Thursday, November 7, 2013
Bulls' biggest issue hard to pinpoint
By Doug Padilla
Derrick Rose leads the NBA with 5.3 turnovers a game.
DEERFIELD, Ill. -- Like a classic car that has been in the garage for decades, the Chicago Bulls offer lots of potential with the major problem of deciding what to fix first.
Coach Tom Thiboeau is standing at that garage door with his grimy work shirt on and a box of tools at his feet, rubbing his chin as he decides the best plan of attack. If there is any certainty it is this: He's going to get extremely dirty before things get any better.
Asked what stood out when watching the game film of Wednesday's loss at Indiana, Thibodeau pointed out the inability to close out a close game early in the fourth quarter, the inconsistency with playing inside-out basketball and an inability to rebound.
The very next question he was asked was what issues are common to the struggles over the first four games and "the big thing" he referenced was turnovers.
Does Thibodeau have a tool box big enough to fix it all?
What was common in his answers to both questions was the play of the defense. Against Indiana, the game was close late which gave a sense of improvement, but the takeaway seems to be that the Bulls remain stagnant.
"The big thing is the fourth quarter, we're up two with seven to go," Thibodeau said. "We've got to close out a game. We have to play a lot tougher in the fourth quarter. The rebounding was a big thing. We have to finish our defense better. And we have to play inside-out. With a team with size, you have to move their size and try to attack them before they get set. If they get set, you have to move them."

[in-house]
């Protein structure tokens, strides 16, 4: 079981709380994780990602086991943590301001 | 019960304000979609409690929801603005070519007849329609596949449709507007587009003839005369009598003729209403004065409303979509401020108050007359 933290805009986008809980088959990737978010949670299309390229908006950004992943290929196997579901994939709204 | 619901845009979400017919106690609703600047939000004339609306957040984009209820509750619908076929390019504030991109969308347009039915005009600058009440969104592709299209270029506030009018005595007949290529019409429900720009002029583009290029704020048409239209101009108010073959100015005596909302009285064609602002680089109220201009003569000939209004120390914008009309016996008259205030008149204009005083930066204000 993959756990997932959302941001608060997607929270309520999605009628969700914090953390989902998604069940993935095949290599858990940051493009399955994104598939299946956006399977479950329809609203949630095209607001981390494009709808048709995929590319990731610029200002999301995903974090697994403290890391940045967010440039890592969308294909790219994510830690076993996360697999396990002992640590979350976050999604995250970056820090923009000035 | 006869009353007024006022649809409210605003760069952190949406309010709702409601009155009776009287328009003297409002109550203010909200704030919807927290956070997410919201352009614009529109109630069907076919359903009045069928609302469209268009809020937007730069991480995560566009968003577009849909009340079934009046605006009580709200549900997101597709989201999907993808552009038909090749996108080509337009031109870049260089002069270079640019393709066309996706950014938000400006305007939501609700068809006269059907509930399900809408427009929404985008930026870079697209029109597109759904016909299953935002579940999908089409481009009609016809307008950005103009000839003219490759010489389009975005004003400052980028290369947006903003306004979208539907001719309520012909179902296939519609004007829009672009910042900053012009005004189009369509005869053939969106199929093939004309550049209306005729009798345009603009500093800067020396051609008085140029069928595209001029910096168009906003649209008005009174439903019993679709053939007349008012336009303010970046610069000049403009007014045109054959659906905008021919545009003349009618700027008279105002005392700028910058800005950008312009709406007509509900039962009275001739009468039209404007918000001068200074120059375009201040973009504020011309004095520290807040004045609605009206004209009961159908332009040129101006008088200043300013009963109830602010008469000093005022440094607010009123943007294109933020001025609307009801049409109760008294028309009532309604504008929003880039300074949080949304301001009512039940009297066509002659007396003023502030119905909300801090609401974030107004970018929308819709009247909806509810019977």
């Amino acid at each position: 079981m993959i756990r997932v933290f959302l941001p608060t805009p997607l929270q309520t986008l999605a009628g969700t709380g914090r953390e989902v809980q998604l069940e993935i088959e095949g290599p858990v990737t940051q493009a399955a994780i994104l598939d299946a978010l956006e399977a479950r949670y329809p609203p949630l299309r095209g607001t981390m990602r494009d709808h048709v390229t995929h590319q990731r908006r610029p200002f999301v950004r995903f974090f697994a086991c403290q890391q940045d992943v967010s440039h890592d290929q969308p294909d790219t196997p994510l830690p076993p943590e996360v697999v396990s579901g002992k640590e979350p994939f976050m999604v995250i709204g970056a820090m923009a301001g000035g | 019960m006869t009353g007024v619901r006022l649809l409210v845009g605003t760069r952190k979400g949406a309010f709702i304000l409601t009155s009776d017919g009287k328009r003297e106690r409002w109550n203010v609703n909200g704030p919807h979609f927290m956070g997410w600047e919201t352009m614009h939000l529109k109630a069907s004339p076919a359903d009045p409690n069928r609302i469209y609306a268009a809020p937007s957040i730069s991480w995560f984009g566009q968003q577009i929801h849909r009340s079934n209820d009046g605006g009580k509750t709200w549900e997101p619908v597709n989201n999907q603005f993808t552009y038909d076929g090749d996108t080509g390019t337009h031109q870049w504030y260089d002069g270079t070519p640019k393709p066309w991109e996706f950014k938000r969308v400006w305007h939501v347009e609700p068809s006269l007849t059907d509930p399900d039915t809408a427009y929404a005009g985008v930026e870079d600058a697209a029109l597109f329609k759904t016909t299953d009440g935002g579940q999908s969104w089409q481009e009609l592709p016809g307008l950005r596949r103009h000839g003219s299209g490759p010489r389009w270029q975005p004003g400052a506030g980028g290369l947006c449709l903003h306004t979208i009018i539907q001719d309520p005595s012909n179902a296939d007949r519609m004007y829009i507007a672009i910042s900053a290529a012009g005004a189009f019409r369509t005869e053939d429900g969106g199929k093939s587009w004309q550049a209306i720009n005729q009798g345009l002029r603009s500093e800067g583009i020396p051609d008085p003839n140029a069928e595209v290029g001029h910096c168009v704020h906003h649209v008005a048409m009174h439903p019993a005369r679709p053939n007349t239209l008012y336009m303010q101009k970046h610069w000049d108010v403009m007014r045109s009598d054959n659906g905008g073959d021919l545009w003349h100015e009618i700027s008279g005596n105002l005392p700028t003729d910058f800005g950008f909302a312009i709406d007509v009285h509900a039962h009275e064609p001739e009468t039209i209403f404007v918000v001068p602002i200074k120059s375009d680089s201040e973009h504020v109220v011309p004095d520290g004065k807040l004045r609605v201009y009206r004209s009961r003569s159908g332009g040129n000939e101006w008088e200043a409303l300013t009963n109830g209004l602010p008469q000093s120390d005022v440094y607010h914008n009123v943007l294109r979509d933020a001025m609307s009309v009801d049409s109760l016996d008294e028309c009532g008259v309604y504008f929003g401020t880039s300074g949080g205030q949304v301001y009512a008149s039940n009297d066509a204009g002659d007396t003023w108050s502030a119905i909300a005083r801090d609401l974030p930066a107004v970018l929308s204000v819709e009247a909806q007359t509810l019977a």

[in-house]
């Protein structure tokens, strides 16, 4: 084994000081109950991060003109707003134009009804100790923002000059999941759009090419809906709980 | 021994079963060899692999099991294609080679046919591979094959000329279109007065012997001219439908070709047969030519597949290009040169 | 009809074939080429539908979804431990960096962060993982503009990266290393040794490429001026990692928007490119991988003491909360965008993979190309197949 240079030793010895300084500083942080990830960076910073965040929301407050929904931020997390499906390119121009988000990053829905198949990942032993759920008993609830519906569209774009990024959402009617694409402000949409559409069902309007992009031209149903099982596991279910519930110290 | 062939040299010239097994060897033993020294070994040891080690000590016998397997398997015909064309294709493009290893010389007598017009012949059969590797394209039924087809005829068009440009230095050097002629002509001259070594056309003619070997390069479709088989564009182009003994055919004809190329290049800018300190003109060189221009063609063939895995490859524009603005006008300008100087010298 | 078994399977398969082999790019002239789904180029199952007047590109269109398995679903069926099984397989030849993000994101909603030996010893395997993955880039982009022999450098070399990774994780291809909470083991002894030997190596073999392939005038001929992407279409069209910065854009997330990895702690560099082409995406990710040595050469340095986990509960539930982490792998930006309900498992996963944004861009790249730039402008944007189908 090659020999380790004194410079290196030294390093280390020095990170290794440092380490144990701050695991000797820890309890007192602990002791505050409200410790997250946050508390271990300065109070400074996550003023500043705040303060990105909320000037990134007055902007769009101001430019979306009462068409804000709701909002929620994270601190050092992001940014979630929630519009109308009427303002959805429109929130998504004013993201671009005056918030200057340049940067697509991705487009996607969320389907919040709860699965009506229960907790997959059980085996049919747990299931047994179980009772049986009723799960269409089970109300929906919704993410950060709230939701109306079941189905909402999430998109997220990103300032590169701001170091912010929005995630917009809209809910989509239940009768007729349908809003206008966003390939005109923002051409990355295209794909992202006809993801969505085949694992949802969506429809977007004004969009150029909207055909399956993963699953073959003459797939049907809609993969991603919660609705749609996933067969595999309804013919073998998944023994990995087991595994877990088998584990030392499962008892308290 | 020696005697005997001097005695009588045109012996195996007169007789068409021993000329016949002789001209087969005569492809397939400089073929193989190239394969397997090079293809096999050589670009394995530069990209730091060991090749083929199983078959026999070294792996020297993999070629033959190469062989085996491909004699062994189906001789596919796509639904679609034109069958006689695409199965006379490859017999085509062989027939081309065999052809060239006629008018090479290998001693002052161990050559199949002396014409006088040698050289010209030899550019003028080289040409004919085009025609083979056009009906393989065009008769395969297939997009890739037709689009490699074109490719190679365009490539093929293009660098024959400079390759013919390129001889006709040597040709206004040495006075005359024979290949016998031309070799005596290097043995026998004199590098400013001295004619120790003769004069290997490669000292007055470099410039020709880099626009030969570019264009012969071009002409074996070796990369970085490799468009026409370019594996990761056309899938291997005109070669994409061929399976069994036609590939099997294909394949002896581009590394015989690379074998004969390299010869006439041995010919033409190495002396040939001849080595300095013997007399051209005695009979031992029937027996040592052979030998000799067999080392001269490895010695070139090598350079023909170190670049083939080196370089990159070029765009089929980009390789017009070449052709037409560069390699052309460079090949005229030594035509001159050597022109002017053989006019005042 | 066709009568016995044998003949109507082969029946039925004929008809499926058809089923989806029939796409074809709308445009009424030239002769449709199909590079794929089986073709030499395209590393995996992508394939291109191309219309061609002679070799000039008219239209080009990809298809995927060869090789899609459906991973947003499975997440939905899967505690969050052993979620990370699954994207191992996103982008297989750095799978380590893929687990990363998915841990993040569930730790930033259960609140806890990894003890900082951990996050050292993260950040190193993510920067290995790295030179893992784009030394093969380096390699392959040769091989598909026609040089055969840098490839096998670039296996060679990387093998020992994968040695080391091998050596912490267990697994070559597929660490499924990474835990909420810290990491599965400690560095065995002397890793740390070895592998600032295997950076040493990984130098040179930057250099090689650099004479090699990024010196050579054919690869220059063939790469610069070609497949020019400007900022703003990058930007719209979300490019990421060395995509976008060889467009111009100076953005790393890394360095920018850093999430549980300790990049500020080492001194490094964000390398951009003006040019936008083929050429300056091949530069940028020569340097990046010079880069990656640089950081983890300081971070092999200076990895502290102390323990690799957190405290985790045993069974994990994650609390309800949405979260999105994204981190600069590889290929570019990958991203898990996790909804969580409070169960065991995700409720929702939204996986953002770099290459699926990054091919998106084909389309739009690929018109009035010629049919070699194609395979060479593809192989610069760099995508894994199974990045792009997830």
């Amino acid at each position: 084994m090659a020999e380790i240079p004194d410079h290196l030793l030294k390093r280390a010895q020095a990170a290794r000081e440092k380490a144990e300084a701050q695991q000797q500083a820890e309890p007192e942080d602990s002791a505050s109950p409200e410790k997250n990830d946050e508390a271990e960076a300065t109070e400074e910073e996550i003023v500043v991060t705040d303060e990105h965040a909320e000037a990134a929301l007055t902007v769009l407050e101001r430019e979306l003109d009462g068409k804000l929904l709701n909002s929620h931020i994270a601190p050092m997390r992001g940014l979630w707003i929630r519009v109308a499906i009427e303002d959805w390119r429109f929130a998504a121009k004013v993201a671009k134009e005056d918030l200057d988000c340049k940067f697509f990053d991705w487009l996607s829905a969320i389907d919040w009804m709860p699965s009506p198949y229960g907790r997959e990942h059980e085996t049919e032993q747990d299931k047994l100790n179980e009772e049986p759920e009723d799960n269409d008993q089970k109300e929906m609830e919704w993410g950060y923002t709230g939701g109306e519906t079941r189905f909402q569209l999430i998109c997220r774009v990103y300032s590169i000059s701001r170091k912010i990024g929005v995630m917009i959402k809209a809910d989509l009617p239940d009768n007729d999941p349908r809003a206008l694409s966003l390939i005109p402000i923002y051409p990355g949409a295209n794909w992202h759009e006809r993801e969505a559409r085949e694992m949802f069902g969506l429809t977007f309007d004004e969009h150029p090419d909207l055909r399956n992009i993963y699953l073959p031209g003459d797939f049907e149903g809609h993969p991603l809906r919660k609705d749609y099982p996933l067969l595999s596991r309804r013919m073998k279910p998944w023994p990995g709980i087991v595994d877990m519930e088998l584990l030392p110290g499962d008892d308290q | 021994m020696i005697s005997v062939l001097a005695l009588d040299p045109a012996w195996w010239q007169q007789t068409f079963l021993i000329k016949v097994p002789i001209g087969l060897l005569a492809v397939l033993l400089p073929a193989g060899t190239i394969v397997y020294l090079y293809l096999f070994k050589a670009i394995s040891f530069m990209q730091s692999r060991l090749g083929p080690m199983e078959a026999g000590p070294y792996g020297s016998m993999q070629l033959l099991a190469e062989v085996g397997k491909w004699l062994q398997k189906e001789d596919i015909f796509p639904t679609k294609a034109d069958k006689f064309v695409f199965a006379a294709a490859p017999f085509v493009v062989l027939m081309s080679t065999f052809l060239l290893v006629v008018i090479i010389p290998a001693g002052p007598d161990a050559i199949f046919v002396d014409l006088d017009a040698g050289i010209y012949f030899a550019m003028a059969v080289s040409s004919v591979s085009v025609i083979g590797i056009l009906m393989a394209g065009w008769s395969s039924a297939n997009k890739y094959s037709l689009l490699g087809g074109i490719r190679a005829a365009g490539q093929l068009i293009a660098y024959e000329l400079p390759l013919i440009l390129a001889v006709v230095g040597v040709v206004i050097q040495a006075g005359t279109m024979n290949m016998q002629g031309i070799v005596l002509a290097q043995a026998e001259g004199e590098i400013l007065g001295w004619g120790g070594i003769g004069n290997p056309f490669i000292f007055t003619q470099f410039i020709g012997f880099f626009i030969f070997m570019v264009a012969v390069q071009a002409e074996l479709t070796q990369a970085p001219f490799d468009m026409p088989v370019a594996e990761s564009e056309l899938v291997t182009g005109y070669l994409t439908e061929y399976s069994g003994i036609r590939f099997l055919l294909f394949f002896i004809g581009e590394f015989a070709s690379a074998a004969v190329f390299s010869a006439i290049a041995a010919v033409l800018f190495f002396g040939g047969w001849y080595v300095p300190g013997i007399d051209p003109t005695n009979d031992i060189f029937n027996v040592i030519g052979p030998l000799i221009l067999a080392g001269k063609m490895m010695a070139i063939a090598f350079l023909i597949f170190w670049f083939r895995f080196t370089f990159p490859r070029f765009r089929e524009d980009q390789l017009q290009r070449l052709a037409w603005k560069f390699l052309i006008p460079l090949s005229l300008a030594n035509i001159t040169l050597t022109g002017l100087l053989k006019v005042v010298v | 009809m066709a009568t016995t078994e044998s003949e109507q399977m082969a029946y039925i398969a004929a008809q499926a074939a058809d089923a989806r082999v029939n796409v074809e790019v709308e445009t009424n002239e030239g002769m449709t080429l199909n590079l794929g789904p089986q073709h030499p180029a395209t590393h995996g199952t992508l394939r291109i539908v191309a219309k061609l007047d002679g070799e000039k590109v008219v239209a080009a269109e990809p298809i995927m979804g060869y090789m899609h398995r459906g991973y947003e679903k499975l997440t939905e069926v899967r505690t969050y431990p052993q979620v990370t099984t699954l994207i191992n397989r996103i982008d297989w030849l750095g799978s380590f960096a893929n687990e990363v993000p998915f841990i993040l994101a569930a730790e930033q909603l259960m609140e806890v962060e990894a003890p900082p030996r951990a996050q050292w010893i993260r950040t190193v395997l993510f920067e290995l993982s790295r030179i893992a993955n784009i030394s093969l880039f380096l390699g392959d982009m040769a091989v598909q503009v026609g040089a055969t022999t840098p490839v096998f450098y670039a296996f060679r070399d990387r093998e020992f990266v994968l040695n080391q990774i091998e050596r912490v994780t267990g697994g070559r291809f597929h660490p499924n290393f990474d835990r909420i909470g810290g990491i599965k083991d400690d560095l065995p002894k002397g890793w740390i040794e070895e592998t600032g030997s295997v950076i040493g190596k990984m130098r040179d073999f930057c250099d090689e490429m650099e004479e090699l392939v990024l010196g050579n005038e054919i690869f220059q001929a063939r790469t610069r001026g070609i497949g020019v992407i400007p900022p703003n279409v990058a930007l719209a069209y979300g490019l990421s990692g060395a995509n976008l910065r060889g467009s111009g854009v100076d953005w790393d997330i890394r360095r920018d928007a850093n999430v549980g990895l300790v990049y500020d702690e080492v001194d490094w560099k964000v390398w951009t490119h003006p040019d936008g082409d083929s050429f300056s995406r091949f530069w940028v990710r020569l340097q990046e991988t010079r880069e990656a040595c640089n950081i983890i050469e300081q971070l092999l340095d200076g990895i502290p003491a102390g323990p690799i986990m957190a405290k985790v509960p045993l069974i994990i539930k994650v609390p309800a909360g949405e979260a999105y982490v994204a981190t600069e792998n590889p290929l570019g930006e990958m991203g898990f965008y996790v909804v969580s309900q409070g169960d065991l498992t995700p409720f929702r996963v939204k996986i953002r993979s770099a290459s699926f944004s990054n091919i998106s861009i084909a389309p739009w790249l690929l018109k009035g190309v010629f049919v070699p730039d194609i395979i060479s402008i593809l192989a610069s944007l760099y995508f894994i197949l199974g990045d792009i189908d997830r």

Improved defense, ball movement and the ability to finish what they started continues to be the theme of the early going. It was especially evident in a defeat at Philadelphia last Saturday when the Sixers rallied for the victory.
Turning the ball over certainly isn't helping the defense at the other end. In the early-going, the Bulls are tied for 22nd in the NBA with 18.5 turnovers per game, while their own 21.5 assists are 15th in the league.
The struggles in both departments can be directly related back to the guy who handles the ball the most: point guard Derrick Rose. After just four games in his comeback season, Rose has 21 turnovers to just 15 assists, collecting just two assists against the Pacers on Wednesday.
Nobody in the NBA can top Rose's average of 5.3 turnovers per game, and in fact, nobody in the league was over 4.8 (before play Thursday).
Aside from Joakim Noah and the subject of his fitness level, Thibodeau continued his pattern of not singling out anybody.
"It's our team's turnovers to assists," Thibodeau said when asked about Rose specifically. "Prior to (Wednesday), we had been very high in assists. We had 15 assists (Wednesday). When things aren't going well, the intentions are good to try to lift us up individually. But you have to remember to do it collectively and not try to do too much individually. You need to make plays for each other and function well as a team. And that's where we have to continue to grow."
Reading between the lines, it sure seemed as if Thibodeau had Rose on his mind.
At the core of the Bulls team is considerable talent, so they wait with optimism that they will overcome things like a lack of early chemistry and nagging fitness issues.
"It will come," said Luol Deng, who has contributed his own issues with a .067 shooting percentage from 3-point range. "I think it's early in the season. We're just missing shots. We're not shooting a great percentage. It's rhythm a little bit but the more games we play we'll be comfortable with each other a lot more.
"There will be certain sets that we're going to run a lot more that we will be better at, but our worries are just defensively. I think offensively it will come, it's just you just play so many games you have the opportunity, whether you're not shooting well, eventually you're going to shoot well. Defensively it's playing a lot harder and finishing games. That's what our concern is."